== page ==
Scott v. ScottAnnotate this Case
251 Ga. 619 (1983)
308 S.E.2d 177
SCOTT v. SCOTT.
Supreme Court of Georgia.
Decided November 11, 1983.
Rehearing Denied November 16, 1983.
*621 Stephen H. Harris, for appellant.
Leonard A. Baldwin, for appellee.
MARSHALL, Presiding Justice.
In this case, the appellee former husband filed a complaint for divorce against the appellant former wife. At that time, the appellant was not represented by counsel; however, she had entered into an agreement with the appellee settling issues of child custody, support, and visitation, as well as the distribution of the marital assets. The appellee requested that this settlement agreement be made the judgment of the court. Shortly thereafter, the appellant obtained counsel; she filed an answer to the appellee's complaint, admitting that the marriage was irretrievably broken, but alleging that the settlement agreement was procured by fraud and duress. In the answer, the appellant alleged that, although she was able to obtain employment, she was currently unemployed, and that she therefore needed temporary alimony to pay rent and utilities. The appellant requested that the agreement be revoked and that she be awarded child custody, support for the children, alimony for the support of herself, and attorney fees incurred by her in this action.
The trial judge granted the parties a divorce on the pleadings, and after conducting a hearing, judgment was entered granting child custody to the appellant with the appellee given liberal visitation rights. The appellee was ordered to pay child support to the appellant, and a division of property was ordered. In this judgment, the trial judge stated that, although he was inclined to award attorney fees to the appellant, he felt that such award was barred under McClain v. McClain, 237 Ga. 80 (2) (227 SE2d 5) (1976). However, upon further hearing, the trial judge entered another order stating that, under the authority of Southerland v. Southerland, 247 Ga. 585 (1) (277 SE2d 684) (1981), attorney fees should not be awarded for the sole reason that no alimony was awarded to the appellant. We *620 granted the appellant's application to appeal. We reverse.
1. In McClain, supra, the parties had settled a pending divorce action with a reconciliation agreement which required the husband to make certain monetary transfers to the wife and which prohibited the wife from thereafter prosecuting a complaint for alimony against the husband. Nonetheless, the wife subsequently brought a divorce action against the husband, and in this action she requested, among other things, an award of alimony and attorney fees. This court, affirming the trial court, held that alimony was barred by virtue of the parties' agreement, and, therefore, attorney fees, being part of alimony, were also barred.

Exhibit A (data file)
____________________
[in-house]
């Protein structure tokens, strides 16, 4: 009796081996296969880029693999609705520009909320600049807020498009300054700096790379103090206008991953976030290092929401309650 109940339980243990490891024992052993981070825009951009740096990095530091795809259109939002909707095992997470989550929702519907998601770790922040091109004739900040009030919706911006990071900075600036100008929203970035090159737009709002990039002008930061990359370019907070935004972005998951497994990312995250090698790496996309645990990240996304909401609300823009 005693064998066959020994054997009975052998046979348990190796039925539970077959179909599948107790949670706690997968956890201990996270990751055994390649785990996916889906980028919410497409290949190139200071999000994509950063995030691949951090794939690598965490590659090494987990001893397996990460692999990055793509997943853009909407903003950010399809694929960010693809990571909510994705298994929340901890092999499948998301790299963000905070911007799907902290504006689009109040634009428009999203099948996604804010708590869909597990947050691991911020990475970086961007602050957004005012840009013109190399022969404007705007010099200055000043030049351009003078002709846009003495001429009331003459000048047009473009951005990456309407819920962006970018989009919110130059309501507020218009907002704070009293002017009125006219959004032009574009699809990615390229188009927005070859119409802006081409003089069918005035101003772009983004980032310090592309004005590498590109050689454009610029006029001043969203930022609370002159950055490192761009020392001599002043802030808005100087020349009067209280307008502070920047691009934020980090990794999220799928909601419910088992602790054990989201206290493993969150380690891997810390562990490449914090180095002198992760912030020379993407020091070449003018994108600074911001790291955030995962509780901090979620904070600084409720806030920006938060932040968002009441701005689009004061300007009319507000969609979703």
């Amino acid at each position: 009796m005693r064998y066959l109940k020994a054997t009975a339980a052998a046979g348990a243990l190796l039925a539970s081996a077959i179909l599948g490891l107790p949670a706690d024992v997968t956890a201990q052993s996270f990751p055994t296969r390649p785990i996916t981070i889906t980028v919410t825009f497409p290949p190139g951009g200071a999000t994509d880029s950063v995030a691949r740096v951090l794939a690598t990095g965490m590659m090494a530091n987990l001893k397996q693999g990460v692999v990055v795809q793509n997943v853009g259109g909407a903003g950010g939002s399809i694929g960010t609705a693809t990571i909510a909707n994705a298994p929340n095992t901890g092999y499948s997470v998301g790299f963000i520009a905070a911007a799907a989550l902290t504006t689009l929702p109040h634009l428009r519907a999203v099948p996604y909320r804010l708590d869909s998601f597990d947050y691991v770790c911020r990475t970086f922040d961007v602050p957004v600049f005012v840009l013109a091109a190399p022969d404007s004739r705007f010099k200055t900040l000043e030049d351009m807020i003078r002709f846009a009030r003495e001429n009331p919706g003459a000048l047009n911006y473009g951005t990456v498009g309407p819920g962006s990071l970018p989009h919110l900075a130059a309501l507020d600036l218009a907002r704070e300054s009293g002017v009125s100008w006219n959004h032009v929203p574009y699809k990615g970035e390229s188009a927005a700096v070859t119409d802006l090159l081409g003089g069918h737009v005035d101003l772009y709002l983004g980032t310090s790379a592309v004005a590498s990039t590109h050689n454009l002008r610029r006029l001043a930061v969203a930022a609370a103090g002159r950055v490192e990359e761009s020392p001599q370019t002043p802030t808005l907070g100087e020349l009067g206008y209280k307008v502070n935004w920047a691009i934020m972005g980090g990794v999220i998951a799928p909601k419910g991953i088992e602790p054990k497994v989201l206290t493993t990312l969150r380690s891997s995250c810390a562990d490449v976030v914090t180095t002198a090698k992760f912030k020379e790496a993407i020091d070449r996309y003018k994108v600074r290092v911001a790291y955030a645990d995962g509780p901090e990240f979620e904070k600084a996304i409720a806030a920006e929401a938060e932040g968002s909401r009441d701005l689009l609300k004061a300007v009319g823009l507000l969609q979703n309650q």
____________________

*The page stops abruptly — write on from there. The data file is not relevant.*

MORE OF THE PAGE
The parties' settlement agreement was not found to be enforceable in this case. McClain is therefore inapposite.
2. Southerland, supra, concerns the timeliness of an application for attorney fees in a bifurcated divorce trial.
There is no question that the application for attorney fees was timely here. Southerland is therefore inapposite.
3. The question here is whether an award of periodic alimony for the support of the wife is a prerequisite to the court's awarding attorney fees to the wife in a divorce and alimony action. We hold that it is not.
"Attorney's fees and expenses of litigation are an intrinsic part of temporary alimony, awarded to a spouse for the purpose of enabling that spouse to contest all issues raised in the pending action for divorce and alimony or separate maintenance. Although sometimes treated as a separate issue, attorney's fees and expenses of litigation are allowed on the same basis and are treated for all material purposes as alimony. Attorney's fees may be awarded a spouse, even before determining whether that spouse will prevail on the merits of the case. The objective is that a spouse should be able to contest the pending issues, but will not be awarded attorney's fees for litigation except in the pending divorce and alimony proceedings." Ga. Divorce, Alimony & Child Custody (2nd Ed.), § 8-6, p. 93 (Footnotes omitted.). Thus, the pendency of the divorce and alimony action authorized the trial judge in awarding attorney fees to the appellant, based on a finding that the award of attorney fees was necessary in order to enable the appellant to contest the pending issues.
"The amount to be awarded as attorney's fees is within the sound discretion of the trial judge, ..." Id.
The judgment is reversed, and the case is remanded for further proceedings consistent with this opinion.
Judgment reversed and case remanded with direction. All the Justices concur.